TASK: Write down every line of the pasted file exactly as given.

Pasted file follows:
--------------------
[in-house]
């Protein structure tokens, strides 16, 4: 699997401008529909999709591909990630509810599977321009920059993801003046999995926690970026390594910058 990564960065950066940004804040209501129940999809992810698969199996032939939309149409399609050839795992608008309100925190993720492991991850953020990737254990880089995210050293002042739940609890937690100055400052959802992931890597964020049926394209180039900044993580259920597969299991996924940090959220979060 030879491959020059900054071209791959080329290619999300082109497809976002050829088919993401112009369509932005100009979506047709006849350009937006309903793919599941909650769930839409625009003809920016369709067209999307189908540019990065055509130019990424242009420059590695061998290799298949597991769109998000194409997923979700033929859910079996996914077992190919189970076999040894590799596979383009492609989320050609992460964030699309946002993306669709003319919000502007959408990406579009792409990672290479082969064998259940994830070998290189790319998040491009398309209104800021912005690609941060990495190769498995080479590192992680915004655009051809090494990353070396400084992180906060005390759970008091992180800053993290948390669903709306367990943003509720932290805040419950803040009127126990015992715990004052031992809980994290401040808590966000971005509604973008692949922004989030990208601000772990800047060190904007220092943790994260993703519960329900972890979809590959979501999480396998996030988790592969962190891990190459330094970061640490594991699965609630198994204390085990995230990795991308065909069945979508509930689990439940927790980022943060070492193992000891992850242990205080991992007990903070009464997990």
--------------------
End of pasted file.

[in-house]
């Protein structure tokens, strides 16, 4: 699997401008529909999709591909990630509810599977321009920059993801003046999995926690970026390594910058 990564960065950066940004804040209501129940999809992810698969199996032939939309149409399609050839795992608008309100925190993720492991991850953020990737254990880089995210050293002042739940609890937690100055400052959802992931890597964020049926394209180039900044993580259920597969299991996924940090959220979060 030879491959020059900054071209791959080329290619999300082109497809976002050829088919993401112009369509932005100009979506047709006849350009937006309903793919599941909650769930839409625009003809920016369709067209999307189908540019990065055509130019990424242009420059590695061998290799298949597991769109998000194409997923979700033929859910079996996914077992190919189970076999040894590799596979383009492609989320050609992460964030699309946002993306669709003319919000502007959408990406579009792409990672290479082969064998259940994830070998290189790319998040491009398309209104800021912005690609941060990495190769498995080479590192992680915004655009051809090494990353070396400084992180906060005390759970008091992180800053993290948390669903709306367990943003509720932290805040419950803040009127126990015992715990004052031992809980994290401040808590966000971005509604973008692949922004989030990208601000772990800047060190904007220092943790994260993703519960329900972890979809590959979501999480396998996030988790592969962190891990190459330094970061640490594991699965609630198994204390085990995230990795991308065909069945979508509930689990439940927790980022943060070492193992000891992850242990205080991992007990903070009464997990």